Skip to main content
Legal changes

National Housing Federation publishes new Code of Governance

The new Code of Governance calls for all registered providers to adopt by the 31 March 2021.

The National Housing Federation (“NHF”) issued a new Code of Governance (“the code”) in November which it calls for all registered providers to adopt by the 31 March 2021.

What has changed?

The 2020 code replaces the 2015 code and has been simplified from eight requirements into four principles covering:

  • Mission and values
  • Strategy and delivery
  • Board effectiveness
  • Control and assurance.

Principle one: mission and values covers matters such as integrity and trust, equality and diversity, culture and resident focus. Resident focus is now an explicit requirement to ensure good governance. This principle may require registered providers to review how they interact with residents, to ensure that their views and insights inform an registered providers’ decisions. It will also require boards to gain regular assurance around all matters related to health and safety compliance.

Principle two: strategy and delivery covers matters such as resources, in particular sustainability and the environment, working with others in order to fulfil social purpose and a more definitive set of expectations of the Chief Executive (or equivalent). This principle also includes details about employees and group structures and other partnership arrangements. This principle may require registers providers to review their strategies to ensure that financial, environmental and social stability is reflected. It may also require a review of the role of the Chief Executive, to ensure compliance. Additionally, joint ventures are now covered by the code and as such registered providers should review and joint venture arrangements that are in place, to check compliance. In relation to groups, it is for the parent board to decide the application of the code to its subsidiaries.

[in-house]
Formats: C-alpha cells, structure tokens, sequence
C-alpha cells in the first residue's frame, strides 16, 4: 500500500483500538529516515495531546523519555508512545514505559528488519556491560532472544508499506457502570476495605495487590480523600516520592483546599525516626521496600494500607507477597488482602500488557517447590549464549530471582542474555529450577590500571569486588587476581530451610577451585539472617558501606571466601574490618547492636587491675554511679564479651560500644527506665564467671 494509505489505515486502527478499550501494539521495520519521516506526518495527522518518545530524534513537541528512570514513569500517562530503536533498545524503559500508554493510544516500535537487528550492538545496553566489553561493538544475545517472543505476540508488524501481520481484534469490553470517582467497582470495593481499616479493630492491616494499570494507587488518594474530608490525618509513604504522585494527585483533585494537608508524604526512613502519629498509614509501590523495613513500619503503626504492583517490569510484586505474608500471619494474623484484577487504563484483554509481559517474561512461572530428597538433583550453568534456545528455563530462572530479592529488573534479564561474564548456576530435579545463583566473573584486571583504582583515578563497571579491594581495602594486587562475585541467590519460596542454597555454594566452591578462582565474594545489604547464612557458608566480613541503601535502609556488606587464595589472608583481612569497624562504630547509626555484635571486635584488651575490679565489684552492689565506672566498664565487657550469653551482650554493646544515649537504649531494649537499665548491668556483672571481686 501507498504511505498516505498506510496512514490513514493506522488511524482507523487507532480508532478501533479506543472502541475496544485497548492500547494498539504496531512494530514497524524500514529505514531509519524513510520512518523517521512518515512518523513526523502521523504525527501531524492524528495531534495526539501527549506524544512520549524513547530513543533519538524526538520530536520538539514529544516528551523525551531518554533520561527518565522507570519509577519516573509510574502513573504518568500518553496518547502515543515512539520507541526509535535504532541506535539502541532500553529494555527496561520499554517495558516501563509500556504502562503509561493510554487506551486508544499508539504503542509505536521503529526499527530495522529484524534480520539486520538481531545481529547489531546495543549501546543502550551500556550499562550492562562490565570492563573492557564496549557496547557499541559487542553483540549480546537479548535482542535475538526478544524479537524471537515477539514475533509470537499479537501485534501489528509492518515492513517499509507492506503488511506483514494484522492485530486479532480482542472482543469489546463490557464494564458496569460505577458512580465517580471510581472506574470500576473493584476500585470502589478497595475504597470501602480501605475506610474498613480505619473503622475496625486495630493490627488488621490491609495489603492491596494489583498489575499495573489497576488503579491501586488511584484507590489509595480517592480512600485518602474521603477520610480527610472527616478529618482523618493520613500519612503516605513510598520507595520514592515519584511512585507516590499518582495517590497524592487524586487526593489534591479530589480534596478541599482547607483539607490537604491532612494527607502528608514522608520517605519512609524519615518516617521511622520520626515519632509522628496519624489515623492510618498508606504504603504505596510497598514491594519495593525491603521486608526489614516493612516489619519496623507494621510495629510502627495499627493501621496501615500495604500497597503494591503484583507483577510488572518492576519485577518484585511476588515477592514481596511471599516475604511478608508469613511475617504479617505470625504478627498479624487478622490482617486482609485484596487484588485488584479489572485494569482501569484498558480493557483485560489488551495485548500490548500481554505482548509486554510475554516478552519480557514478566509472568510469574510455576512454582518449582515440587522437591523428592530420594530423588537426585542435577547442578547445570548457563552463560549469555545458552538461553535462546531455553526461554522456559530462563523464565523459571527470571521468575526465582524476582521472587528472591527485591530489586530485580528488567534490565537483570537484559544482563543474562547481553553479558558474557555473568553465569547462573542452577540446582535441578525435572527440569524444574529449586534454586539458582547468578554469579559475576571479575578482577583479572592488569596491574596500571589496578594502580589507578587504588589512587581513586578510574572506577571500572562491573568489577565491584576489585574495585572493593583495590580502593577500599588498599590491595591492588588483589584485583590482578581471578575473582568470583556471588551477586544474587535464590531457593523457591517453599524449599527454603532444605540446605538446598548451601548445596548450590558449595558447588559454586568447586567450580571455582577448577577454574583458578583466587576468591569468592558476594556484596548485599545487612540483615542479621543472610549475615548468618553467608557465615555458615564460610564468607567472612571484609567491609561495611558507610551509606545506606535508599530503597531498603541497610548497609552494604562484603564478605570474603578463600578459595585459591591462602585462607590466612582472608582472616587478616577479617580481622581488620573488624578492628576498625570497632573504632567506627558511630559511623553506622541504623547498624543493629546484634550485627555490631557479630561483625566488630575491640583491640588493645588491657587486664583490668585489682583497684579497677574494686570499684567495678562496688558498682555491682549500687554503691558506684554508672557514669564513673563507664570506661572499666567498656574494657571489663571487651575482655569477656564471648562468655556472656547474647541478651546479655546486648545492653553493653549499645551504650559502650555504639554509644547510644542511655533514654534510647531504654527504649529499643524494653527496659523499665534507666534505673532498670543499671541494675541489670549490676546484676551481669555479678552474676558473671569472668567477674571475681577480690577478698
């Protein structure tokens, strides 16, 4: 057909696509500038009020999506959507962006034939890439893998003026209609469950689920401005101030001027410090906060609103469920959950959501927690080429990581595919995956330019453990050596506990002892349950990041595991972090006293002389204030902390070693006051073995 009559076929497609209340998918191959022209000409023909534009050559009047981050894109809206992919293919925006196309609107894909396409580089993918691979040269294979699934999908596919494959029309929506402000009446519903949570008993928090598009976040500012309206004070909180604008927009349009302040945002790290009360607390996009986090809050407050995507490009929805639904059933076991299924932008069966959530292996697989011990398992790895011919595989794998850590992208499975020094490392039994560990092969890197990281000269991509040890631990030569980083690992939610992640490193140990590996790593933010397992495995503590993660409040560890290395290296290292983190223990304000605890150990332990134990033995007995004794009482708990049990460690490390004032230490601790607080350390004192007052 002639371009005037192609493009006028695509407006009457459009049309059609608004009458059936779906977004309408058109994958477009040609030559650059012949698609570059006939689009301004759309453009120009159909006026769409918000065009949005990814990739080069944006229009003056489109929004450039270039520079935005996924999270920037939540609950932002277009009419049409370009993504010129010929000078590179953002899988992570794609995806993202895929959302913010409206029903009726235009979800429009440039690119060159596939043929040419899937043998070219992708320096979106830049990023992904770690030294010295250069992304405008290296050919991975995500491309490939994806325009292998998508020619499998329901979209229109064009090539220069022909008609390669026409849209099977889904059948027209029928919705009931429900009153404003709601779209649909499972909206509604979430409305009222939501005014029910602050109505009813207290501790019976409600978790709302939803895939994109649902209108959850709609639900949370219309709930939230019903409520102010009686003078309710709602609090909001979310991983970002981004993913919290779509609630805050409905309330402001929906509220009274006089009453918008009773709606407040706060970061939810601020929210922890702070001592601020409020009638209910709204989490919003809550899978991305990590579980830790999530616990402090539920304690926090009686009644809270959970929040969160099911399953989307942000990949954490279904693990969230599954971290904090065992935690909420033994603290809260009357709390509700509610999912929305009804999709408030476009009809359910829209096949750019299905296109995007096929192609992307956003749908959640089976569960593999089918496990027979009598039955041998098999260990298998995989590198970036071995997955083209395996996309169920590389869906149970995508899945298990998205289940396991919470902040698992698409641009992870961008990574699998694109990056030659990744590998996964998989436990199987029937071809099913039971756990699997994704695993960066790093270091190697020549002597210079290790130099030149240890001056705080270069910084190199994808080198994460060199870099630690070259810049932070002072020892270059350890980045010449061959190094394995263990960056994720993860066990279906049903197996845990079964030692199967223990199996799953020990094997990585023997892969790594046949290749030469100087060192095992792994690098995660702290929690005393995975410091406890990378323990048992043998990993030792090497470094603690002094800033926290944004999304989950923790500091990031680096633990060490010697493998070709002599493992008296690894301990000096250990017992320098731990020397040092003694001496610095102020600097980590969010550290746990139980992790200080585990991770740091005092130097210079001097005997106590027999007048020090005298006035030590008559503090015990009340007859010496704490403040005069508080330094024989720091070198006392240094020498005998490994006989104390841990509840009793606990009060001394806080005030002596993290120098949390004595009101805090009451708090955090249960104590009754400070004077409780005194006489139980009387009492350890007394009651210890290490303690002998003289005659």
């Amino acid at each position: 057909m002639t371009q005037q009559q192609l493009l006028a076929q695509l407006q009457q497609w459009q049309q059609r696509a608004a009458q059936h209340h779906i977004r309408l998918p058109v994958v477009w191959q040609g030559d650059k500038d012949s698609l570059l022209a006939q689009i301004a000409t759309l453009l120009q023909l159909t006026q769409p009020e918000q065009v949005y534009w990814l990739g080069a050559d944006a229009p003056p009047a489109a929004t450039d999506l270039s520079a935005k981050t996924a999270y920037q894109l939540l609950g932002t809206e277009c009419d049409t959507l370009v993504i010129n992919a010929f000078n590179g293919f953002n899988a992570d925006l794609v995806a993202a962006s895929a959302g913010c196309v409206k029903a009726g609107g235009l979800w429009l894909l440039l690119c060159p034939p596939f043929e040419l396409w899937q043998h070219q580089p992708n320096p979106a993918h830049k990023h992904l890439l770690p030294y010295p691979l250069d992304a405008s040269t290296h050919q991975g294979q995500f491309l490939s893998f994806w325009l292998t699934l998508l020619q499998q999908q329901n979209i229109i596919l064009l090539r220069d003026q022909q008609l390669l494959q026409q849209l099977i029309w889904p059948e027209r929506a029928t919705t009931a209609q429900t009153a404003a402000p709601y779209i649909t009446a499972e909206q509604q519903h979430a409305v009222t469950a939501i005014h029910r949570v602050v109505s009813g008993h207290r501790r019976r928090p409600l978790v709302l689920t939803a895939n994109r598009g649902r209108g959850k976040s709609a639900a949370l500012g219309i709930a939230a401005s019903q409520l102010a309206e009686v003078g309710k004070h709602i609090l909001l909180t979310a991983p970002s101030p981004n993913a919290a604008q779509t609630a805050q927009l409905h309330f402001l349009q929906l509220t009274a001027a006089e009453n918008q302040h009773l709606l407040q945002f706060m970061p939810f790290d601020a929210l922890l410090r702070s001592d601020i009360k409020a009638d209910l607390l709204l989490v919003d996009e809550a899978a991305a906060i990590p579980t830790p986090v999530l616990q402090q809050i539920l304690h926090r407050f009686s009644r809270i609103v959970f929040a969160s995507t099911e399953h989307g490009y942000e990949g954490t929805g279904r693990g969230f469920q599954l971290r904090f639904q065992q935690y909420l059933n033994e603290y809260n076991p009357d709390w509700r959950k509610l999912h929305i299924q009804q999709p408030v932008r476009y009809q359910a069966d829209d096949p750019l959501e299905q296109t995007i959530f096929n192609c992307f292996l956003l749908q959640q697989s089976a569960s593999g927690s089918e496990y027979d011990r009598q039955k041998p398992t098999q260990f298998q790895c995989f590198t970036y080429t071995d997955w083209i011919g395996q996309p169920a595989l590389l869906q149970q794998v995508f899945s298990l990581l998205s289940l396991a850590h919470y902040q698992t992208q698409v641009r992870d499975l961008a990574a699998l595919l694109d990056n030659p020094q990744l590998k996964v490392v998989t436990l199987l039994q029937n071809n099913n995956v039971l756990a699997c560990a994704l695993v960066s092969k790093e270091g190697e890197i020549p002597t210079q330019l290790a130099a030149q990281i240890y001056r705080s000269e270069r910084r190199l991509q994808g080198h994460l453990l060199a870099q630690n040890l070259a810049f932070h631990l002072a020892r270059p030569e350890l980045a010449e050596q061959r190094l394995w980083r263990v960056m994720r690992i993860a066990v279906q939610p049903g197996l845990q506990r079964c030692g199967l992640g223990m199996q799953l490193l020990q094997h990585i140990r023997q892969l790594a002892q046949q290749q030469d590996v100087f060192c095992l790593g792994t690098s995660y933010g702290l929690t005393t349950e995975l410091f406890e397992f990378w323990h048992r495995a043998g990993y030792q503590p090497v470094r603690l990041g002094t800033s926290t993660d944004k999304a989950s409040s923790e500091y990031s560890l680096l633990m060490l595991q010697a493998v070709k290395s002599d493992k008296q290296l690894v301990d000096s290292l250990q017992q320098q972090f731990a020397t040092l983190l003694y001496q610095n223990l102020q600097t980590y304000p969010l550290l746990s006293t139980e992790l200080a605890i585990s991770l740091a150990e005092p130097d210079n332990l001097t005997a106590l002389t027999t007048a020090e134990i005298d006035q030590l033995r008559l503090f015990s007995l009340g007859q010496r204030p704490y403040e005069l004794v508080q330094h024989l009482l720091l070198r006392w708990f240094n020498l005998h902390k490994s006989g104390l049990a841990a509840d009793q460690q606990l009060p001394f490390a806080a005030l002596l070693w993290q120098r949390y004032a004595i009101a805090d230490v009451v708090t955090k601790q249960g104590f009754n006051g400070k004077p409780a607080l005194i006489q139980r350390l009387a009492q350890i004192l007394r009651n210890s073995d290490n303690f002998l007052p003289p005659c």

Principle three: Board effectiveness covers matters such as the various roles and responsibilities of chairs, or which relate to subsidiaries, as well as detail on board composition, selection, review and tenure. This principle may require registered providers to review their constitutions and board policies to ensure that they comply with the new code.

Principle four: control and assurance covers matters such as audit and audit committees, risk and robust board assurance and registered providers may need to review their internal audit arrangements, as well as the structure of audit committees and the role the board plays in risk management.

Part of the aim of the new code is to be less prescriptive to allow registered providers flexibility in how compliance is achieved. There are also new expectations within the code relating to matters such as board renewal, equality and diversity and organisational culture.

Why the change?

The new code is intended to reflect changes in the operating environment and emerging issues within the sector to make sure that:

  • The views and needs of residents are at the heart of strategic decision-making
  • Measures are in place to ensure that stakeholders are kept safe
  • Boards have an oversight of risk and thoroughly test the impact of potential risks.

What remains the same?

The comply or explain principle of the code remains. Where a registered provider cannot comply with part or parts of the new code, it must be able to demonstrate that good governance is achieved by other means.

Transition and next steps

The relevant people should review the new code and carry out a gap analysis, as well as provide a report to the board on the new code (with a copy of the code) recommending its adoption before taking action on ensuring compliance. The new code also includes links to other regulatory bodies, which are relevant to many registered providers, such as the Charity Commission, the Care Quality Commission and the Regulator for Social Housing, and so it will be important to ensure that compliance is not considered in isolation.

Registered providers may need to review a number of policies and procedures, as part of this exercise, as well as their constitutions. We at Weightmans can of course assist with reviews and any changes that may be required to achieve compliance.

As the code is closely linked to the National Housing Federation commitment to be accountable to residents and involve them in decision-making, organisations adopting the code should also adopt the NHF’s Together with Tenants charter.

Sectors and Services featured in this article

Share on Twitter